Health Tips for Difficult Times

In the midst of the COVID-19 pandemic, it’s normal to feel uneasy and anxious. We’ve had to physically distance to protect ourselves and our communities and this has created significant disruptions to our daily lives and routines. In challenging times like this, it becomes even more important to look inwards, self-reflect and ensure that we are caring for our mental and physical health. Below, we’ve outlined some tips and resources you can utilize to make the best of this difficult time.

If you are new to working from home: 

Here are some tips to help maintain your productivity and routines: 

  • Decide when you need to start your workday and create a routine that helps you ease into it. This can look different for everyone such as returning home after a morning jog in nature, making coffee/tea, or getting dressed in comfortable clothes. 
  • Keep a dedicated office space so you can get into the “work mindset” when you are there and relax when your workday is over in other areas of your living space.
  • Take regularly scheduled, active breaks during your workday to help re-energize for the rest of the day. 
  • Create a habit to mark the end of your workday such as a relaxing yoga routine or tuning into your favourite podcast or a short meditation. This can help distinguish between the end of your workday and the start of your evening routine, helping to create a better work-life balance.

Protecting your mental health during the COVID-19 pandemic: 

  • Focus on the positives: You’re finally at home – make time to organize, read, rest, cook, play. Emphasize what you are able to do right now instead of what you can’t. 
  • Avoid news overload: Choose reliable sources such as the Centers for Disease Control and Prevention (CDC) or the World Health Organization (WHO) to get updates and check in a couple times a day, at most. Remaining constantly tuned into the news won’t change anything and will only increase your stress. Similarly, while social media is an excellent way to stay virtually connected to our family and friends, excessive engagement inevitably leads to misinformation and fear so take social media breaks as well. 
  • Maintain your perspective: News articles, uncertainty and the unknown are all anxiety provoking but this will not last forever and it’s important to remember that during this difficult but temporary period of time. 

Maintain your pillars of health: healthy sleep, exercise, nutrition, stress management and social connection.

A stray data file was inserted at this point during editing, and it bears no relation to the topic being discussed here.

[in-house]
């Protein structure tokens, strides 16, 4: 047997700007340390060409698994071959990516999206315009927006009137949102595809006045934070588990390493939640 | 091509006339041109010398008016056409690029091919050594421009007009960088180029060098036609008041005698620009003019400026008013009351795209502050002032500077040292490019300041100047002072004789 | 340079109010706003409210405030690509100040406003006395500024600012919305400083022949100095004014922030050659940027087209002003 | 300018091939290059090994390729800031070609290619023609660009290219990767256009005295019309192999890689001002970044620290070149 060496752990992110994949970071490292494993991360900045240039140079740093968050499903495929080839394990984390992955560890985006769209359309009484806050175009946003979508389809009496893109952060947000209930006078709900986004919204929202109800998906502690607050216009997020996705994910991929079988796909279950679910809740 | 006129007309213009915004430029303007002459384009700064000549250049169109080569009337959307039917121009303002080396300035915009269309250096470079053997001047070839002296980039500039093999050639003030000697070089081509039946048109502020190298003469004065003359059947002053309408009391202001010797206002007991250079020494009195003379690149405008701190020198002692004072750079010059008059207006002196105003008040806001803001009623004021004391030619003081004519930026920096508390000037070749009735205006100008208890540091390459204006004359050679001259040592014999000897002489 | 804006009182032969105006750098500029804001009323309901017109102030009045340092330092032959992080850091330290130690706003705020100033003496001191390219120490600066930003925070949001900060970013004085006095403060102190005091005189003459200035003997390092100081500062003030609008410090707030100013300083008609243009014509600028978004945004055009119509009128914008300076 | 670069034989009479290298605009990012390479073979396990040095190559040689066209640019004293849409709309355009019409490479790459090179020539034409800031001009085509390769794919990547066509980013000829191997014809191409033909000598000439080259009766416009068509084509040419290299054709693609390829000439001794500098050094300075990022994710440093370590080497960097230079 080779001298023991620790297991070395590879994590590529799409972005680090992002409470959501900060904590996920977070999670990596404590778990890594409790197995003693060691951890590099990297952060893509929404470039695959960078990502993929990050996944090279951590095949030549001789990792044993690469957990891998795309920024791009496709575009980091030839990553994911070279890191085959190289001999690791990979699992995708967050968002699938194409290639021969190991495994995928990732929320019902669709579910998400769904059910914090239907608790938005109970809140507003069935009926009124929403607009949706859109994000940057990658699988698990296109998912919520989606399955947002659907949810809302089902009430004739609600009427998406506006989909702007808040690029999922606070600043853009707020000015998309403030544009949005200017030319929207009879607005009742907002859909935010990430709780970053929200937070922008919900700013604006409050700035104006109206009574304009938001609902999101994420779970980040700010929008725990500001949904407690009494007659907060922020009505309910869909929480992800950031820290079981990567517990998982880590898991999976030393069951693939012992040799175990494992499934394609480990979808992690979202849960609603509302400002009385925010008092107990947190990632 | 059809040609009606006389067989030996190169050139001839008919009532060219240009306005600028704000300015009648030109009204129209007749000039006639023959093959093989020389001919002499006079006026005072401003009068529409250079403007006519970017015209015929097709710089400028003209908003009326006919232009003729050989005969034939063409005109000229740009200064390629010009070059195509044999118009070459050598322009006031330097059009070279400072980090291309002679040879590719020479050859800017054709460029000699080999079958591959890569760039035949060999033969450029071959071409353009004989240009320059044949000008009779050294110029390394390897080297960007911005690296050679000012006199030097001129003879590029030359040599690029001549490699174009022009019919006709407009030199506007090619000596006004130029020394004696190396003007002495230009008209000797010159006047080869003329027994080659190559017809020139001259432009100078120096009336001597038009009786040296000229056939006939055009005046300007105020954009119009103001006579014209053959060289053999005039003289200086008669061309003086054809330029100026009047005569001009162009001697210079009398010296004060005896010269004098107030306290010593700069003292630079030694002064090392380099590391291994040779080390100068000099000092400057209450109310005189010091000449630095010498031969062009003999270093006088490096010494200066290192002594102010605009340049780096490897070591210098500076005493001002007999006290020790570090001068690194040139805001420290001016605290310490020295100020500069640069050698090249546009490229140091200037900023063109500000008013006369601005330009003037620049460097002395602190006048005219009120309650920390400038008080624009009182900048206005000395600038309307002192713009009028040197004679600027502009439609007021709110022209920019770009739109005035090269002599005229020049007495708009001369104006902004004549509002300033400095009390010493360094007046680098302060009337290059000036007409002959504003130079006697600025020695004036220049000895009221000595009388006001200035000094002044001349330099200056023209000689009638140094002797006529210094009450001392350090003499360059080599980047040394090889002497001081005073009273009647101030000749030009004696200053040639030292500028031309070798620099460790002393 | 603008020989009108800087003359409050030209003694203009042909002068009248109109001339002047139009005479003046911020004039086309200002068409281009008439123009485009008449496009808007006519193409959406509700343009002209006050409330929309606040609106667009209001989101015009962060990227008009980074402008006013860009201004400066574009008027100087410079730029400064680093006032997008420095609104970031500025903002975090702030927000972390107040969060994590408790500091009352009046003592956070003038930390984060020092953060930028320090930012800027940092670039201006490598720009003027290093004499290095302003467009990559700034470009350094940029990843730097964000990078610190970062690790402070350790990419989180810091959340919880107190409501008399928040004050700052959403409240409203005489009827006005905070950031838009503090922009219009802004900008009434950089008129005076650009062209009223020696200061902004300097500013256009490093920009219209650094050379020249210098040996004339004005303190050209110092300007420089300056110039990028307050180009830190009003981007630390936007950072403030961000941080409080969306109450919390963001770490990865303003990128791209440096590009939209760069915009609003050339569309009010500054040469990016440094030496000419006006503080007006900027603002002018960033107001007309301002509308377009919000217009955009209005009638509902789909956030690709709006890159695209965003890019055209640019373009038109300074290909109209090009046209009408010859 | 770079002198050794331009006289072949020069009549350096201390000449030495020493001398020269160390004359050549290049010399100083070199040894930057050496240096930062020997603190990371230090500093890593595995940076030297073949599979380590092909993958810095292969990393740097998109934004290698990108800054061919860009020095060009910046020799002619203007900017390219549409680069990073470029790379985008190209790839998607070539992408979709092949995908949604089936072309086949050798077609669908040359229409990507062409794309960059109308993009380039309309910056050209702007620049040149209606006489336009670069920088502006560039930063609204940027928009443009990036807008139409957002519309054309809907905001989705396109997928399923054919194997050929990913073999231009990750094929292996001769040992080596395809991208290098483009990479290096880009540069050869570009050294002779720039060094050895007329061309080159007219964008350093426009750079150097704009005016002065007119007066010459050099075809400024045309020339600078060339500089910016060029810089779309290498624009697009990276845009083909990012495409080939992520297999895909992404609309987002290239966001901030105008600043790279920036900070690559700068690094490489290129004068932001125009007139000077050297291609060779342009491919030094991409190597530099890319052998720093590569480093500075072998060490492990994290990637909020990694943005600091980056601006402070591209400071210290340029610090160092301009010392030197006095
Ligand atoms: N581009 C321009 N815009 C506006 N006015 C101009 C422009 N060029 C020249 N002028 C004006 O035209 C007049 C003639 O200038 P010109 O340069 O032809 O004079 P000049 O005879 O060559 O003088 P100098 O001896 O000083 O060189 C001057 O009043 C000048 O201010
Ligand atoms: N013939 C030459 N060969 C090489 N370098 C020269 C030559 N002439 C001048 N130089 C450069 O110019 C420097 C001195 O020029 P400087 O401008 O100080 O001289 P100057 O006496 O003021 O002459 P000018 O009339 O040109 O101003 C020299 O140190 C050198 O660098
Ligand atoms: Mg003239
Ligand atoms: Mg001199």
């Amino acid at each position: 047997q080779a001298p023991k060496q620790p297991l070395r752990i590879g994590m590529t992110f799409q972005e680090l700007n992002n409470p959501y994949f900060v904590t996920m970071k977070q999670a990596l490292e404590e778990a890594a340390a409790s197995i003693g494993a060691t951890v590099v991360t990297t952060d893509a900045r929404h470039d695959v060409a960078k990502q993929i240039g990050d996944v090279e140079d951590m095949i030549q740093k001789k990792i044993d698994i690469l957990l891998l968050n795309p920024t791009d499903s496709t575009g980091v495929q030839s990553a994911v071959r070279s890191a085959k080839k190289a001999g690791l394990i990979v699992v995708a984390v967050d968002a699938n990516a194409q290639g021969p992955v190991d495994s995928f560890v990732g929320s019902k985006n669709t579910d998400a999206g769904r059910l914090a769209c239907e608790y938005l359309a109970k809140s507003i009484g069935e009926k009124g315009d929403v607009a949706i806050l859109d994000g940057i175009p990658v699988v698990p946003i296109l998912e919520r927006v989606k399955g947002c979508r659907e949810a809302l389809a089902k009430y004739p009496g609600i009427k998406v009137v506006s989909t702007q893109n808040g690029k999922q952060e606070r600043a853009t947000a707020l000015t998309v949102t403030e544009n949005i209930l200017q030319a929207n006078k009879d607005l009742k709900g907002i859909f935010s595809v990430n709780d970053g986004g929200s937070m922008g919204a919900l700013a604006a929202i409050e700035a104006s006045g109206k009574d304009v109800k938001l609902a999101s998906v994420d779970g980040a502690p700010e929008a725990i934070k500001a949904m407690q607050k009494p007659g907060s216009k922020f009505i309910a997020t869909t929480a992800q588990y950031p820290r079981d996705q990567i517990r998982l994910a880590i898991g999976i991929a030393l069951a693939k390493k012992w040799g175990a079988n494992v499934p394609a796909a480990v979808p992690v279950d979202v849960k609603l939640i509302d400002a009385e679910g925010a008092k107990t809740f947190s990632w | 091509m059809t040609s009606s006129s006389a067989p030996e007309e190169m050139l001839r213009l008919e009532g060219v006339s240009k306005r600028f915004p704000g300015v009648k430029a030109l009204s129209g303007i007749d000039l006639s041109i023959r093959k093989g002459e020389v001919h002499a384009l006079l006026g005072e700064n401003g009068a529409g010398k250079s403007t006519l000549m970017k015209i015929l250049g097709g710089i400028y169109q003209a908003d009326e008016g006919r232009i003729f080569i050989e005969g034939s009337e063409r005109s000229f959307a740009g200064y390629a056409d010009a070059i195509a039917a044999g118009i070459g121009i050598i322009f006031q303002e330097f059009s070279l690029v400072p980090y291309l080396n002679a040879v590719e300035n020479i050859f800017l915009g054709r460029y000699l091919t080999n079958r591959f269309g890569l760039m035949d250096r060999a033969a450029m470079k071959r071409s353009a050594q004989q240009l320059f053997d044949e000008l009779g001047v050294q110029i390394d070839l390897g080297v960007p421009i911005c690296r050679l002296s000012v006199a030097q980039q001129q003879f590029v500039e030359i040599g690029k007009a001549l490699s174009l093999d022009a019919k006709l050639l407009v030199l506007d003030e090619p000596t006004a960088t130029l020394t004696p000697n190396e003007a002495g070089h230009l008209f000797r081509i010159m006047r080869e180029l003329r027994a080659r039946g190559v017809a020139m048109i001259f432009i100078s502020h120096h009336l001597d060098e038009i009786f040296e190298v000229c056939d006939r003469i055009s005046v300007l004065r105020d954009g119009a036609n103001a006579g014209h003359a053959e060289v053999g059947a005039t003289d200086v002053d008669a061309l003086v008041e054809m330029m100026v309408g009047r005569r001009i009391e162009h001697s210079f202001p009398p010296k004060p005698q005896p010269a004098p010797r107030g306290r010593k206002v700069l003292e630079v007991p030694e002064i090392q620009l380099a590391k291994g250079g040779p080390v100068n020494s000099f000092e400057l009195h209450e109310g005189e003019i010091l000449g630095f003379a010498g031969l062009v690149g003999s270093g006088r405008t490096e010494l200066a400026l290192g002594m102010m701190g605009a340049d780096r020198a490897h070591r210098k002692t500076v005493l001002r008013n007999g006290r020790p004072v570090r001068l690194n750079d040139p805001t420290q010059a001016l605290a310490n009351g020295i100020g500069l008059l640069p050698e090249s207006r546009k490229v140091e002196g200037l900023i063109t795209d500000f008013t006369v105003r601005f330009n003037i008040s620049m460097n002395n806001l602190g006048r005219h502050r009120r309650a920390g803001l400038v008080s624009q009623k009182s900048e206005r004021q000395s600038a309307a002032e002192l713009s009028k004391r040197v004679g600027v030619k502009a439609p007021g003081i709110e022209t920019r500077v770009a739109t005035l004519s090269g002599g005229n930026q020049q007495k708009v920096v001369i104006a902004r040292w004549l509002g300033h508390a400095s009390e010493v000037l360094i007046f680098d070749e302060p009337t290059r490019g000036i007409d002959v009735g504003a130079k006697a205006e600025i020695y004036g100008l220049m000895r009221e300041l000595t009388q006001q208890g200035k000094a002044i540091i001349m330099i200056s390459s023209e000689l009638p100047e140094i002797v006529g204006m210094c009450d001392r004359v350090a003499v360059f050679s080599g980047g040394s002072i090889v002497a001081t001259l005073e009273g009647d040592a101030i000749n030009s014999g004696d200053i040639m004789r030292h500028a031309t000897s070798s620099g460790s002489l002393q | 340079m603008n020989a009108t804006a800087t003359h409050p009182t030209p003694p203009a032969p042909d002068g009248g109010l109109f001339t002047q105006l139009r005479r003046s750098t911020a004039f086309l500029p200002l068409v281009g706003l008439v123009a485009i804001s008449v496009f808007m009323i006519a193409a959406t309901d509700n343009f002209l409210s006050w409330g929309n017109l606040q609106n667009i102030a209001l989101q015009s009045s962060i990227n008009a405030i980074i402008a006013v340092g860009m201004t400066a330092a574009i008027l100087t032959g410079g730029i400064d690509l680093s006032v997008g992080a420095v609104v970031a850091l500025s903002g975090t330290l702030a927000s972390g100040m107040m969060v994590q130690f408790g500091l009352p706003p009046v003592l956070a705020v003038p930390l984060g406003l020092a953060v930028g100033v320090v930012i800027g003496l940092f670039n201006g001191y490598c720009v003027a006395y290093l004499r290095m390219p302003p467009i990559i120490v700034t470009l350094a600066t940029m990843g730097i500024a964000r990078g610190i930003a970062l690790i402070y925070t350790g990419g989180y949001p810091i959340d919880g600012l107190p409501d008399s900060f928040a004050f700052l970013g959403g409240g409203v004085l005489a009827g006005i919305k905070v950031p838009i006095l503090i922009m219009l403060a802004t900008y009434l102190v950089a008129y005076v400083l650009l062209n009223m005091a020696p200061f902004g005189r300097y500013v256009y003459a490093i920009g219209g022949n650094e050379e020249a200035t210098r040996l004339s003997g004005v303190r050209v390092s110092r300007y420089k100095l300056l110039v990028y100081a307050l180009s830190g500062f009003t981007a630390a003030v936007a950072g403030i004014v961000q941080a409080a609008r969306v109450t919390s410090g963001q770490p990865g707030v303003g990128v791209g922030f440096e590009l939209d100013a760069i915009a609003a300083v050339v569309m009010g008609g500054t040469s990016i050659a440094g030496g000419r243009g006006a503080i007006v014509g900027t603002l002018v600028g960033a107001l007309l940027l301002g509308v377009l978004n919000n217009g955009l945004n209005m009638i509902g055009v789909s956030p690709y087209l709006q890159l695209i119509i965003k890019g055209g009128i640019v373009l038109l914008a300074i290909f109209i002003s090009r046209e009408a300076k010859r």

Healthy Sleep: It can become easy to let go of our daily routines and habits during this time but maintaining regularity with your sleep-wake cycle will help you achieve high quality, restorative sleep which is crucial for mental and physical health, including healthy immunity. Create a relaxing bedtime routine to help you wind down in preparation for sleep, such as reading, a bedtime yoga flow, a warm bath, prayer or meditation.

Nutrition: We are all prone to reaching for comfort food when we’re feeling stressed, especially when some of us have access to our kitchens all day. It’s important to remember that eating too high calorie foods with little nutrition can weaken immunity and physical health along with worsen moods, at a time when it’s particularly important to care for our health. To avoid this, we recommend the following:

  • Distinguish between stress eating vs. real hunger. Stress eating instinctively occurs, without much thought and you are more likely to reach for processed, high carbohydrate snacks. Real hunger lasts longer, with an appetite for a greater variety of foods (i.e. vegetables and fruits). 
  • Stick to your normal eating routine of 2-3 meals per day and focus on foods containing fiber (plenty of vegetables and fruits), healthy fats (avocados, olive oil, nuts, seeds) and plant-based sources of protein (chickpeas, lentils, beans) to keep you feeling full, curb cravings and tendencies to overeat.
  • Ensure that you’re drinking plenty of water throughout the day. Many times, when we crave certain foods between meals, we may just be thirsty instead.

Stress Management: Understandably, life may feel very hard over the next several weeks or months, making it even more important to find ways to instill a sense of calm and steadiness into your life. Mindfulness meditation/yoga practices can help ground us in the present moment and may help manage the fear and anxiety we are all facing.

Exercise: Given the importance of exercise in maintaining physical health, mental clarity, energy, mood and immune function, use this opportunity to become innovative in how you incorporate physical activity and movement into your new routine. Try to regularly engage in movement that feels right for you.  

Going for a jog or a brisk walk in a trail near your home can be an excellent way to be in nature, get some fresh air and exercise. Regular time spent in nature can help improve our stress response and do wonders for our mood and immune system.

  • Exercise app: FitBod is currently offering free body weight-only workouts. 
  • Youtube Channels: Fitness Blender, HASfit and Body Project all offer beginner to advanced cardiovascular/bodyweight only resistance workouts. 

Social Connection in a Time of Physical Distancing: 

Don’t let social distancing become social isolation. Regularly check in with your friends, family, coworkers, etc using phone/video chat. Schedule time to check in with others can help maintain a sense of community and support when we need it the most. We are all facing new and unexpected challenges at this time. Don’t hesitate to reach out and ask for help if you need it.

Author: Dr. Sukriti Bhardwaj, ND